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Various documents, my own experience of both programming and looking at oscilloscope traces of the address bus. Perhaps not all that rigorous, but probably correct. You may want to check out Blargg's test ROMs, for example instr_timing and cpu_instrs.

http://gbdev.gg8.se/files/roms/blargg-gb-tests/


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PostPosted: Wed Mar 30, 2016 11:07 am 
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Those test ROMs are super helpful. I just wish they gave more information about what, exactly, is wrong. (Trying to read their code isn't much help either...)

I added a new sheet to the document ("breakdown2") that tries to break down the instruction stages based on the "read, decode, execute, write" model, but there are a lot I can't reconcile this way. I'm really not sure what the decode stage would be doing after the first cycle, and some instructions take longer than this model suggests they should. Perhaps there are more limitations, such as not being able to directly manipulate some registers (like putting BC on the address bus, or directly manipulating SP) and/or not being able to perform both a read and a write in the same cycle? Or could the stages be in a different order?

I don't really understand why decode and execute are two separate tasks, either.

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PostPosted: Wed Mar 30, 2016 10:05 pm 
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Gekkio has done extensive testing and verification on instruction timings. Have a look at the Mooneye GB emulator for documentation -> https://github.com/Gekkio/mooneye-gb/ Specifically, try looking through the tests if you have a certain area you want to look at.


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PostPosted: Thu Mar 31, 2016 11:16 am 
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Nice, that is very helpful. (Now how do I read Rust... :p)

The main thing I'm after right now is understanding just what, exactly, is going on at each clock cycle. So for example https://github.com/Gekkio/mooneye-gb/bl ... of-push-rr we can see many "internal delay" stages; my goal is to understand what's going on during those delays. Maybe it ultimately doesn't matter for emulation, but it definitely matters for my curiosity. ;)

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PostPosted: Fri Apr 01, 2016 10:19 am 
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So I've done more analysis in "decode" sheet based on a better understanding of how processors actually work (this was very helpful) and the information from Mooneye. The decoding logic I've come up with probably isn't entirely the same as the real thing but it matches the known timings for almost all instructions and seems to make sense. (I don't know how understandable it is, though!)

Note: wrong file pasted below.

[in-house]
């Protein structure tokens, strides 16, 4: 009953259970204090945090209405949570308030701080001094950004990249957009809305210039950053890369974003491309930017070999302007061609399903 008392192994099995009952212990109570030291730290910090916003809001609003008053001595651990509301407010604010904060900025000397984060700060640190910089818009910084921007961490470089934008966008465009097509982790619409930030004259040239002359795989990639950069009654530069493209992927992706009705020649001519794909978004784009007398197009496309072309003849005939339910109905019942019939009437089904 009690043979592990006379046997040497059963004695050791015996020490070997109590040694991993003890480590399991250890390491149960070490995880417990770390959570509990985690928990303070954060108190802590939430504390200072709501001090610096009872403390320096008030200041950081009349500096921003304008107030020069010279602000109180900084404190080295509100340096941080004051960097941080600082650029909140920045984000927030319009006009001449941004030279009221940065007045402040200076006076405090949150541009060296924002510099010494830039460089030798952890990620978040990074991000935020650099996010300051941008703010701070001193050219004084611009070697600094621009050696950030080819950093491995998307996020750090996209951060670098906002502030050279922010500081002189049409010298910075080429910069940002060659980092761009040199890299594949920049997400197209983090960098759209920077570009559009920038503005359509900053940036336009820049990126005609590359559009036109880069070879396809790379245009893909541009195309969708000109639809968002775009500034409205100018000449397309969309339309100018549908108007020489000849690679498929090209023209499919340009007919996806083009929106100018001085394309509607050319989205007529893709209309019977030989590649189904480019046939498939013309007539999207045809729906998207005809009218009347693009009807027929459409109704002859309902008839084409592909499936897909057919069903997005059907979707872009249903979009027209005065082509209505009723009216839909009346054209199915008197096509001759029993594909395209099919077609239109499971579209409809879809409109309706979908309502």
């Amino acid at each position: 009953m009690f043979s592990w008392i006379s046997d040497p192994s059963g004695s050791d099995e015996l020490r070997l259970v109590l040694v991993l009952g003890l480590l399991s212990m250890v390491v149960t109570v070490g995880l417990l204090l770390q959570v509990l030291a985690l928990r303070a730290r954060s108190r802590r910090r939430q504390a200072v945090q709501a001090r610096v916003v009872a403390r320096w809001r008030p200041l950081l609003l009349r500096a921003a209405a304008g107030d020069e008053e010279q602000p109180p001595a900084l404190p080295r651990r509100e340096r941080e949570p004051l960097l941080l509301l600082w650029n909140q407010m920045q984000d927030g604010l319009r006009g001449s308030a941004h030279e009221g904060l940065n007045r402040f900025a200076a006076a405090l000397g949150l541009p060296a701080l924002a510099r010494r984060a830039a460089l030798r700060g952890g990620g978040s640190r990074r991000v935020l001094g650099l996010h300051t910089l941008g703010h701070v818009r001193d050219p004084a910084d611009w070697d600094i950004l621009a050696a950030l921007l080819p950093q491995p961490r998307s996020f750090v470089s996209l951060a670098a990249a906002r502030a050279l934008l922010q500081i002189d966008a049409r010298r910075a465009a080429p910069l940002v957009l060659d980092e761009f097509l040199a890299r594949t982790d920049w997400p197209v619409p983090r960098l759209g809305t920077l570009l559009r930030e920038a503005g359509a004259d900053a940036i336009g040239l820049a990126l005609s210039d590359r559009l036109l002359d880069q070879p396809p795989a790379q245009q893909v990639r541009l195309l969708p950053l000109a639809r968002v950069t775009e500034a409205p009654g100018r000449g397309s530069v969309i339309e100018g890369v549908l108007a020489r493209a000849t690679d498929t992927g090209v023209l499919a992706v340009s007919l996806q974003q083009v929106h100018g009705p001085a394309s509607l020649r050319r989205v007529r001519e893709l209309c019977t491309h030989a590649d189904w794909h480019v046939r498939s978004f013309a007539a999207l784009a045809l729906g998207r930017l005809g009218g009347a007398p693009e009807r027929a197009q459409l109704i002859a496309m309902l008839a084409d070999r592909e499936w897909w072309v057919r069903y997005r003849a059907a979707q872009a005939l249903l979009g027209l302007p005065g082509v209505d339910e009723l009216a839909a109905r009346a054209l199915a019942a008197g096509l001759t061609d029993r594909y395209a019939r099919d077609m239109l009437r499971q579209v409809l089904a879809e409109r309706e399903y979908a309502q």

The few instructions that continue to confuse me are:

  • LD (i16),SP: the only instruction which has, in the "load" stage, a load into W
  • LD SP, SP+i8 and LD HL, SP+i8: why it takes longer to write the result into SP than into HL, and why it doesn't do "SP = SP+W" in the load stage
  • RET cc: I have no idea what it does during M2. Mooneye states that the PC is pushed in M3 and M4. M2 happens even when condition isn't met, and I can't figure out what it could be doing.

All of those involve SP, that makes me think there's some extra logic required to do certain operations to it?

Also, I left some stages out of some M-states when they aren't used, just for clarity. The way I imagine, the instruction decode logic takes the current instruction, the current M-state, and some other inputs, and outputs a lot of control signals like "do we modify a register? which one? what source? what modification?" (the "write reg" stage) and "do we copy/shift the low byte of W into the high byte?", but for the M-states where the answer is always "no/none", I left those columns out.

Perhaps it's impossible to know without decapping the chip, what exactly is going on under the hood when it's not generating any external signals we can analyze. On the plus side, at least we don't need to know to emulate it...

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PostPosted: Fri Apr 01, 2016 11:08 am 
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You're very quickly delving deep into the "not measurable nor known" areas of Game Boy hardware. I share your curiosity, but there is no documentation about these things and if things are not measurable, it's just conjecture.
Of course, if a model such as your decoding model accurately predicts things, it is still useful even if it is not completely based on proof. :)

Did you notice the logic analysis directory under tests in the mooneye-gb repository? I've done some logic analysis on the Game Boy hardware, and you might be interested in things like the write and read timings in the external bus. The git repository has tex files, but I've got them rendered here: